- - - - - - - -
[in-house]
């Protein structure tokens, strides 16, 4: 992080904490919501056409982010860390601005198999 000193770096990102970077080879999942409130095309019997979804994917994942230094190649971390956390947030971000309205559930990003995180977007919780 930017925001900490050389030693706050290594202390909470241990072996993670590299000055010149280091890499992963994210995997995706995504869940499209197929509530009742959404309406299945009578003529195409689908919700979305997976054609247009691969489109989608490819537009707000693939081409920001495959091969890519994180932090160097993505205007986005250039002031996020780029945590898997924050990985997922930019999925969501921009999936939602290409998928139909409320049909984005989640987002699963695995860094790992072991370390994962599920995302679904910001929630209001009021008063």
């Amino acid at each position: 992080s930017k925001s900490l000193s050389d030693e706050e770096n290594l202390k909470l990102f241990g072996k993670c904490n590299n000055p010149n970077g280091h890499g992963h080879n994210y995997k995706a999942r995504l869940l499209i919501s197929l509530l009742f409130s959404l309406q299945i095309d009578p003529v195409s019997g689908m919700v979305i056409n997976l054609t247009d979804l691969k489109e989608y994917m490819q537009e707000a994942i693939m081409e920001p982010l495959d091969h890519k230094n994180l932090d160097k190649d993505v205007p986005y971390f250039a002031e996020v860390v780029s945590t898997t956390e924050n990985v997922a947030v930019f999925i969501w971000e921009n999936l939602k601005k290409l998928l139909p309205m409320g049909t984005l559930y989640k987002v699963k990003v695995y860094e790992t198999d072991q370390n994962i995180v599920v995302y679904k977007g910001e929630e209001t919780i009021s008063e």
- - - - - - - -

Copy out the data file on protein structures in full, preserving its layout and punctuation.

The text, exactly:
[in-house]
């Protein structure tokens, strides 16, 4: 992080904490919501056409982010860390601005198999 000193770096990102970077080879999942409130095309019997979804994917994942230094190649971390956390947030971000309205559930990003995180977007919780 930017925001900490050389030693706050290594202390909470241990072996993670590299000055010149280091890499992963994210995997995706995504869940499209197929509530009742959404309406299945009578003529195409689908919700979305997976054609247009691969489109989608490819537009707000693939081409920001495959091969890519994180932090160097993505205007986005250039002031996020780029945590898997924050990985997922930019999925969501921009999936939602290409998928139909409320049909984005989640987002699963695995860094790992072991370390994962599920995302679904910001929630209001009021008063």
């Amino acid at each position: 992080s930017k925001s900490l000193s050389d030693e706050e770096n290594l202390k909470l990102f241990g072996k993670c904490n590299n000055p010149n970077g280091h890499g992963h080879n994210y995997k995706a999942r995504l869940l499209i919501s197929l509530l009742f409130s959404l309406q299945i095309d009578p003529v195409s019997g689908m919700v979305i056409n997976l054609t247009d979804l691969k489109e989608y994917m490819q537009e707000a994942i693939m081409e920001p982010l495959d091969h890519k230094n994180l932090d160097k190649d993505v205007p986005y971390f250039a002031e996020v860390v780029s945590t898997t956390e924050n990985v997922a947030v930019f999925i969501w971000e921009n999936l939602k601005k290409l998928l139909p309205m409320g049909t984005l559930y989640k987002v699963k990003v695995y860094e790992t198999d072991q370390n994962i995180v599920v995302y679904k977007g910001e929630e209001t919780i009021s008063e």